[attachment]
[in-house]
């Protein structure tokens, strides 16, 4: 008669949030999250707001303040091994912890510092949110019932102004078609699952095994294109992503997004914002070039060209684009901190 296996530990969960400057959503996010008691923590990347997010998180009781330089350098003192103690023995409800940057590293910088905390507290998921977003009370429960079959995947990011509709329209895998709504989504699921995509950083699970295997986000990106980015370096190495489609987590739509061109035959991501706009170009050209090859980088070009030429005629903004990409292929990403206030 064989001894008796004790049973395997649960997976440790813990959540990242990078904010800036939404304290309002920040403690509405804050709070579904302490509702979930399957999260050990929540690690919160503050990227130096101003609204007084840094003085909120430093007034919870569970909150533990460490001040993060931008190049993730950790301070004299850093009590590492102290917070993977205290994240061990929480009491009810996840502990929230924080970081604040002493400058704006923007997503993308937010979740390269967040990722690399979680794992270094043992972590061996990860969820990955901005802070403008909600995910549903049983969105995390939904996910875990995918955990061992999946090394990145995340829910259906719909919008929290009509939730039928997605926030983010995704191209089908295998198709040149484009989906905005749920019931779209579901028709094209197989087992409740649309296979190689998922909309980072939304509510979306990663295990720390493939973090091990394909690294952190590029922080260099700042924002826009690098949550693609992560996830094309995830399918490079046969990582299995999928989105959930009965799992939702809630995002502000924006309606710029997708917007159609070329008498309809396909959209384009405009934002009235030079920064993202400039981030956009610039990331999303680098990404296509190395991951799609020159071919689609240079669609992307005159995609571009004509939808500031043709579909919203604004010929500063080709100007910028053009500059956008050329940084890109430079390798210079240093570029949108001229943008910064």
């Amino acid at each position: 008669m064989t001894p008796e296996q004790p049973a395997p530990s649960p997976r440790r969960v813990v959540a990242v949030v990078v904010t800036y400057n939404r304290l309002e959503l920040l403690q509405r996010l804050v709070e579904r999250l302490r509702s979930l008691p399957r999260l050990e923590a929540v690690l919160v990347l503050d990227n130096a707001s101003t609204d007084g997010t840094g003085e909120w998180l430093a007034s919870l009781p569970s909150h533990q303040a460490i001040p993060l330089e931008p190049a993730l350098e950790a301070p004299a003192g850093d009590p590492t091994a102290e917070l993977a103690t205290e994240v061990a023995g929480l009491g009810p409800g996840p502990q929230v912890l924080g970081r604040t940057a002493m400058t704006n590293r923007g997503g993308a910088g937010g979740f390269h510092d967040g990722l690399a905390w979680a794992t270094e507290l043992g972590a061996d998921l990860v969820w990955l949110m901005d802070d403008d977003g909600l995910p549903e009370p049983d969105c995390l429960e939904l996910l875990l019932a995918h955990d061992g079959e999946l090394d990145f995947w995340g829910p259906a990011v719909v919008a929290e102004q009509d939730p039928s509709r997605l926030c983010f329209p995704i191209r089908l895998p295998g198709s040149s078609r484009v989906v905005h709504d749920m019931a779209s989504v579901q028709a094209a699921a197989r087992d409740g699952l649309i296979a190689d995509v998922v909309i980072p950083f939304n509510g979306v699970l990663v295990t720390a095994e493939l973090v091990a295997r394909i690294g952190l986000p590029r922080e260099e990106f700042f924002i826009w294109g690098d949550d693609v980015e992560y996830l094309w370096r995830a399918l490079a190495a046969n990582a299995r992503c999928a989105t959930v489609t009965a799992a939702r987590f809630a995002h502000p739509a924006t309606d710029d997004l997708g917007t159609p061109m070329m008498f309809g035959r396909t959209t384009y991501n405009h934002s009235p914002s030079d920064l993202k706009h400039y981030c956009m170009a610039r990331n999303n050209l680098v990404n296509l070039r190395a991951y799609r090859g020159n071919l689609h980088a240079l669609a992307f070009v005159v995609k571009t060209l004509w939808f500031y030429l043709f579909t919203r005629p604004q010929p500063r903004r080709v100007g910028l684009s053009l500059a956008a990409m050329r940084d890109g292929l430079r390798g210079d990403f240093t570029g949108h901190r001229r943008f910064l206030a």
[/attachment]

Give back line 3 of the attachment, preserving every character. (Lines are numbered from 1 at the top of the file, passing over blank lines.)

């Amino acid at each position: 008669m064989t001894p008796e296996q004790p049973a395997p530990s649960p997976r440790r969960v813990v959540a990242v949030v990078v904010t800036y400057n939404r304290l309002e959503l920040l403690q509405r996010l804050v709070e579904r999250l302490r509702s979930l008691p399957r999260l050990e923590a929540v690690l919160v990347l503050d990227n130096a707001s101003t609204d007084g997010t840094g003085e909120w998180l430093a007034s919870l009781p569970s909150h533990q303040a460490i001040p993060l330089e931008p190049a993730l350098e950790a301070p004299a003192g850093d009590p590492t091994a102290e917070l993977a103690t205290e994240v061990a023995g929480l009491g009810p409800g996840p502990q929230v912890l924080g970081r604040t940057a002493m400058t704006n590293r923007g997503g993308a910088g937010g979740f390269h510092d967040g990722l690399a905390w979680a794992t270094e507290l043992g972590a061996d998921l990860v969820w990955l949110m901005d802070d403008d977003g909600l995910p549903e009370p049983d969105c995390l429960e939904l996910l875990l019932a995918h955990d061992g079959e999946l090394d990145f995947w995340g829910p259906a990011v719909v919008a929290e102004q009509d939730p039928s509709r997605l926030c983010f329209p995704i191209r089908l895998p295998g198709s040149s078609r484009v989906v905005h709504d749920m019931a779209s989504v579901q028709a094209a699921a197989r087992d409740g699952l649309i296979a190689d995509v998922v909309i980072p950083f939304n509510g979306v699970l990663v295990t720390a095994e493939l973090v091990a295997r394909i690294g952190l986000p590029r922080e260099e990106f700042f924002i826009w294109g690098d949550d693609v980015e992560y996830l094309w370096r995830a399918l490079a190495a046969n990582a299995r992503c999928a989105t959930v489609t009965a799992a939702r987590f809630a995002h502000p739509a924006t309606d710029d997004l997708g917007t159609p061109m070329m008498f309809g035959r396909t959209t384009y991501n405009h934002s009235p914002s030079d920064l993202k706009h400039y981030c956009m170009a610039r990331n999303n050209l680098v990404n296509l070039r190395a991951y799609r090859g020159n071919l689609h980088a240079l669609a992307f070009v005159v995609k571009t060209l004509w939808f500031y030429l043709f579909t919203r005629p604004q010929p500063r903004r080709v100007g910028l684009s053009l500059a956008a990409m050329r940084d890109g292929l430079r390798g210079d990403f240093t570029g949108h901190r001229r943008f910064l206030a």